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Real-time polarization microscopy for probing local distributions of biomolecules



Jeeseong Hwang, Ji Y. Lee, John F. Lesoine, Hyeong G. Kang, Matthew L. Clarke, Robert C. Chang


We present real-time, full-field, fluorescence polarization microscopy and its calibration and validation methods to monitor the absorption dipole orientation of fluorescent molecules. A quarter-wave plate, in combination with a liquid crystal variable retarder (LCVR), provides a tunable method to rotate a linear polarized light prior to being coupled into a fluorescence microscope. A series of full-field fluorescence polarization images are obtained of fluorescent molecules interleaved into the lipid bilyaer of liposomes. With this system, the dynamic dipole orientation of the fluorescent lipid analog tetramethylindocarbocyanine (DiI)-labeled lipids inserted in liposomes are probed and found to be aligned with the liposome in a tangential manner. The dipole orientation of 4,4-difluoro-4-bora-3a,4a-diaza-s-indacene (BODIPY)-labeled lipids are expected to be aligned perpendicularly in the liposome membrane. Spectral separation of fluorescent lipid analogs into separate images provide an internal control and the ability to quantitatively correlate the membrane structure and fluctuations, within an optical section, in real-time. Application of this technique to the identification of characteristic features of cellular processes such as adhesion, endocytosis, and apoptosis are being investigated.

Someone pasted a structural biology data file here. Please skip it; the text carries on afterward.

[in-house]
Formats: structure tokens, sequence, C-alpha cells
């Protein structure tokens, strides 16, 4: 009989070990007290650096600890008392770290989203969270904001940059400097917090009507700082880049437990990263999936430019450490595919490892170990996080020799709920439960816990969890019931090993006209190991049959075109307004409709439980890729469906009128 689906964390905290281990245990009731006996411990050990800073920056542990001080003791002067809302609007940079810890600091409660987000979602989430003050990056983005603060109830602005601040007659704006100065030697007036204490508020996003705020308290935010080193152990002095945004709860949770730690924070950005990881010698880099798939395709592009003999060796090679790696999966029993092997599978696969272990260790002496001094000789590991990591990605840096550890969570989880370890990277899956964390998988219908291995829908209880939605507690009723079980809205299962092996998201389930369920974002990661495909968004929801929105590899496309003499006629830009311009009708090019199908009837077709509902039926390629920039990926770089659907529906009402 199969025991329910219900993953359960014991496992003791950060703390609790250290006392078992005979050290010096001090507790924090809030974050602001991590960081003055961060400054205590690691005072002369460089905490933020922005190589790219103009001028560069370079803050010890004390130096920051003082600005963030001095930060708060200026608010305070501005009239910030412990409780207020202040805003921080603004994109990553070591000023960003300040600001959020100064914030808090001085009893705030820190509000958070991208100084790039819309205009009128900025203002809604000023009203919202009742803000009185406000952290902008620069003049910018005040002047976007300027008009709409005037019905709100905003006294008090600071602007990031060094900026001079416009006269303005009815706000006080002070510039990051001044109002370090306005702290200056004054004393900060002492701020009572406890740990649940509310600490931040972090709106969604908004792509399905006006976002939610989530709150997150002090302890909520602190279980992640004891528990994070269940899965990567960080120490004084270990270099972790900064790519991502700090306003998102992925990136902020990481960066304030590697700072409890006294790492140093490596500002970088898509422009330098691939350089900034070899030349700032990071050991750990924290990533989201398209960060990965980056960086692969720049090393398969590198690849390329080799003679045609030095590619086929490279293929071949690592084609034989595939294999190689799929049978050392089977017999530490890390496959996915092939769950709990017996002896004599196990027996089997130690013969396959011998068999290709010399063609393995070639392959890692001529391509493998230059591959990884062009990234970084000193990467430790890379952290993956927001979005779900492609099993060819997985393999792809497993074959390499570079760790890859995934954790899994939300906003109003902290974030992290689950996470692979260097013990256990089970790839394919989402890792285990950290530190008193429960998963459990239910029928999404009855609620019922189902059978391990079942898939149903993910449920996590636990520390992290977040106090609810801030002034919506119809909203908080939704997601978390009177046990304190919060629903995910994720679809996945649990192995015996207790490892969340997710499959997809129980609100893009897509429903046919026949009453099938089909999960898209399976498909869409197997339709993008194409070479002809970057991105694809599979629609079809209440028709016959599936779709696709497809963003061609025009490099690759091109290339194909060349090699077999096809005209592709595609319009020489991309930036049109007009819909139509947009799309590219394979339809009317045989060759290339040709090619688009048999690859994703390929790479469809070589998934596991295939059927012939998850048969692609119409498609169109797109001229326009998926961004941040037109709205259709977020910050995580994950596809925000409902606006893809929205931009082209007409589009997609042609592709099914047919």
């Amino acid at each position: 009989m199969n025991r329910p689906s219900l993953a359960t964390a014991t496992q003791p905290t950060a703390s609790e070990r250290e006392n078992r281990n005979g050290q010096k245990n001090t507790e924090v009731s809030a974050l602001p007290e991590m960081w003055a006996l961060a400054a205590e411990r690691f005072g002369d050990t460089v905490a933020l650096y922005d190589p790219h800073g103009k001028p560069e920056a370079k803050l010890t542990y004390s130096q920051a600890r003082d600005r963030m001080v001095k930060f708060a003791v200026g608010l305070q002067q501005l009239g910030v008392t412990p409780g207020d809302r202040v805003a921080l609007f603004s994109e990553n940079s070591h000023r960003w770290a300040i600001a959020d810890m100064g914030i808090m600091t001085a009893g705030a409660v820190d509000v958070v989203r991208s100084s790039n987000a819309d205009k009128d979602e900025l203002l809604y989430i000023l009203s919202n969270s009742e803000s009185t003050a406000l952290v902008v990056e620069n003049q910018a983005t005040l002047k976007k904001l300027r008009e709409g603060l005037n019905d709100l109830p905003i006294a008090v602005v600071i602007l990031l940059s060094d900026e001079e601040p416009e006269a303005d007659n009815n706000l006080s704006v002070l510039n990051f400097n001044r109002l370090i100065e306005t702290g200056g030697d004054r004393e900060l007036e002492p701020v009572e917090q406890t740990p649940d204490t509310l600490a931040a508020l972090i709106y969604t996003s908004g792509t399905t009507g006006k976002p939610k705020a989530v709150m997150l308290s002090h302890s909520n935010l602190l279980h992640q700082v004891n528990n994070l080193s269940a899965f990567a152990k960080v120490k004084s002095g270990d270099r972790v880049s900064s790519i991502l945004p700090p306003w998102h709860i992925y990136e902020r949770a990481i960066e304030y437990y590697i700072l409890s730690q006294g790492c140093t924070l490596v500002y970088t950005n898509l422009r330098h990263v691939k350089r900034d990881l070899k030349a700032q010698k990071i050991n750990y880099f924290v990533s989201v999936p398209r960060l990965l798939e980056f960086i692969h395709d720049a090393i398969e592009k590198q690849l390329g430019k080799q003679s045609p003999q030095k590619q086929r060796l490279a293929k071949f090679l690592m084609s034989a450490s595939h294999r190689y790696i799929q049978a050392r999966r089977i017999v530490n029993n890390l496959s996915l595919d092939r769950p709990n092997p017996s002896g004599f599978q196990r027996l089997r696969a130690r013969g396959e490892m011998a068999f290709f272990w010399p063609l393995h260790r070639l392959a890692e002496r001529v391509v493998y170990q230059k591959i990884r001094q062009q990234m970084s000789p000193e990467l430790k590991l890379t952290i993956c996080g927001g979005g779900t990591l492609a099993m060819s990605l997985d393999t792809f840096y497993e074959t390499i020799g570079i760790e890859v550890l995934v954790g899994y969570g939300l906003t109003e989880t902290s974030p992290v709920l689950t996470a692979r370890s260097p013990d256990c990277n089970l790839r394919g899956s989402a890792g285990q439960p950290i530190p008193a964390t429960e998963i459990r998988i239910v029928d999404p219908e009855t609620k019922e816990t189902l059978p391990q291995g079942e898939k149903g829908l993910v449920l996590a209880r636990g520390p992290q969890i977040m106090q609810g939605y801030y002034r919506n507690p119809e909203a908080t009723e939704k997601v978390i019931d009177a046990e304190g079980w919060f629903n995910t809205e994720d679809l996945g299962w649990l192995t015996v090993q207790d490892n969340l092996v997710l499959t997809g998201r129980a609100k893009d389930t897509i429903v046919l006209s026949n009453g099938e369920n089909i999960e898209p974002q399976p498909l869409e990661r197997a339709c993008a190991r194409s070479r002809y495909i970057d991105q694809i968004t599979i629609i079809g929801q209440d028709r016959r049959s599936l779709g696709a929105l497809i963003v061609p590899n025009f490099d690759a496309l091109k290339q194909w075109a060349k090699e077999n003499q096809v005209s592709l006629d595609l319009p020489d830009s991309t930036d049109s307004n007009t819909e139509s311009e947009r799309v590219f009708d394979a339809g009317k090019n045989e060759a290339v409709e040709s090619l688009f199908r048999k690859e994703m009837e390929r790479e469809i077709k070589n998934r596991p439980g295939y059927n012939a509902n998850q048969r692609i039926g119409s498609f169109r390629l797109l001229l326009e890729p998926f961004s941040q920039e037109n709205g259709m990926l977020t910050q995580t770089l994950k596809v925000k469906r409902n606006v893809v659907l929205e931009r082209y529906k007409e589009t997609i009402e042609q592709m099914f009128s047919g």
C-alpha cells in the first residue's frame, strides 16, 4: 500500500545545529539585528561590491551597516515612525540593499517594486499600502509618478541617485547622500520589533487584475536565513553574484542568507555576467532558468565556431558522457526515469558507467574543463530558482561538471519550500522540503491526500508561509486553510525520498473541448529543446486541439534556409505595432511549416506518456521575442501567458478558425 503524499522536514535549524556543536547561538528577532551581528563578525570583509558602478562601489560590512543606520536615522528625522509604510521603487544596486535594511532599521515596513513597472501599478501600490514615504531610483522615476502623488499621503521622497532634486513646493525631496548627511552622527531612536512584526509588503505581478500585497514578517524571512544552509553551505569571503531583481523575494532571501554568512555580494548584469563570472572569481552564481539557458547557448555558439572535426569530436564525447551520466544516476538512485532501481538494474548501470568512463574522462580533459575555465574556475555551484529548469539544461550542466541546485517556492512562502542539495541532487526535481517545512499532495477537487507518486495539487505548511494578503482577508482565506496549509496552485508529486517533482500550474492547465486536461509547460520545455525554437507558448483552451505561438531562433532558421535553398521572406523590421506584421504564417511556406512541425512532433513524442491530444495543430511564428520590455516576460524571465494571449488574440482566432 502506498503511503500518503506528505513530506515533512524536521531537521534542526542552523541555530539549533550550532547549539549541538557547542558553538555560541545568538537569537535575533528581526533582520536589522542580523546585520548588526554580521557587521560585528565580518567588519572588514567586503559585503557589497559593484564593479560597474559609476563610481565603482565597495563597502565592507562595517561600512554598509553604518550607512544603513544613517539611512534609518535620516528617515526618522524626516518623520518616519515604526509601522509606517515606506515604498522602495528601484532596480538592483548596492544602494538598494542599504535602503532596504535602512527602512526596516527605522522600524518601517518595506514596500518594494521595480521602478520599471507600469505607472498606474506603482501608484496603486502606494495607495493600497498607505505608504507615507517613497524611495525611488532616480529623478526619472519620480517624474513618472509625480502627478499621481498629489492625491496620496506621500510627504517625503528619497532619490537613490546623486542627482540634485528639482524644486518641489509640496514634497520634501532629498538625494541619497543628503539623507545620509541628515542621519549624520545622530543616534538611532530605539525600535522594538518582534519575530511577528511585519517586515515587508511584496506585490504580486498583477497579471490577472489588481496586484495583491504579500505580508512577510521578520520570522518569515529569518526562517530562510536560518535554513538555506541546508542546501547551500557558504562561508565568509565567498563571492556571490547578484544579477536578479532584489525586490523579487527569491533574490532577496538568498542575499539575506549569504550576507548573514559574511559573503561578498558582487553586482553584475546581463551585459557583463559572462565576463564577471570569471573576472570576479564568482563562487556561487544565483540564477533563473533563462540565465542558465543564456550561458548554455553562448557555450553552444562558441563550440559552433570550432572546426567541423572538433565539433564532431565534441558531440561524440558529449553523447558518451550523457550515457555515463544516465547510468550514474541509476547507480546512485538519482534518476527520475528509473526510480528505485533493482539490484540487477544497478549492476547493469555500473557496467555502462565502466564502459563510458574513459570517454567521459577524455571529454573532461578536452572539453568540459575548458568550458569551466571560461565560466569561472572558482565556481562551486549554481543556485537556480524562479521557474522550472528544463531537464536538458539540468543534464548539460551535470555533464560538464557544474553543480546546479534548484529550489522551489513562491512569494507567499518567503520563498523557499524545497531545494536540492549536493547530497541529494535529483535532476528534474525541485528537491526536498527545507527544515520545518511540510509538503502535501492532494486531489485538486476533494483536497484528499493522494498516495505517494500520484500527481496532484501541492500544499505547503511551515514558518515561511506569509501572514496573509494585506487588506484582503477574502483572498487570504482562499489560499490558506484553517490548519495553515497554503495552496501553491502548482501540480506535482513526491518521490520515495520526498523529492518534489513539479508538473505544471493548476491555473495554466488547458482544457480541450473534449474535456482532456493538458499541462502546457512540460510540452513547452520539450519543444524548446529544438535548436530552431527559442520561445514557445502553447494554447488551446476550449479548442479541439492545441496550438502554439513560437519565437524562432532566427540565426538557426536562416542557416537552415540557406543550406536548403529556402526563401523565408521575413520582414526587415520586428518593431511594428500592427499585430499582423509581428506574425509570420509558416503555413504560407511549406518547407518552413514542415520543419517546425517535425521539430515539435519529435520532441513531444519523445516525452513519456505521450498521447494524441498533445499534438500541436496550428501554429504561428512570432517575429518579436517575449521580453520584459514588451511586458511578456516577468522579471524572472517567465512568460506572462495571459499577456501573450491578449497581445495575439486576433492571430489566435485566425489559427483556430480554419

Proceedings of SPIE


absorption dipole, cellular process, DiI, BODIPY, fluorescent analog, fluorescence imaging, lipid domain, liquid crystal variable retarder, membrane dynamics, polarization microscopy


Hwang, J. , Lee, J. , Lesoine, J. , Kang, H. , Clarke, M. and Chang, R. (2011), Real-time polarization microscopy for probing local distributions of biomolecules, Proceedings of SPIE, [online], (Accessed April 14, 2024)
Created February 28, 2011, Updated January 27, 2020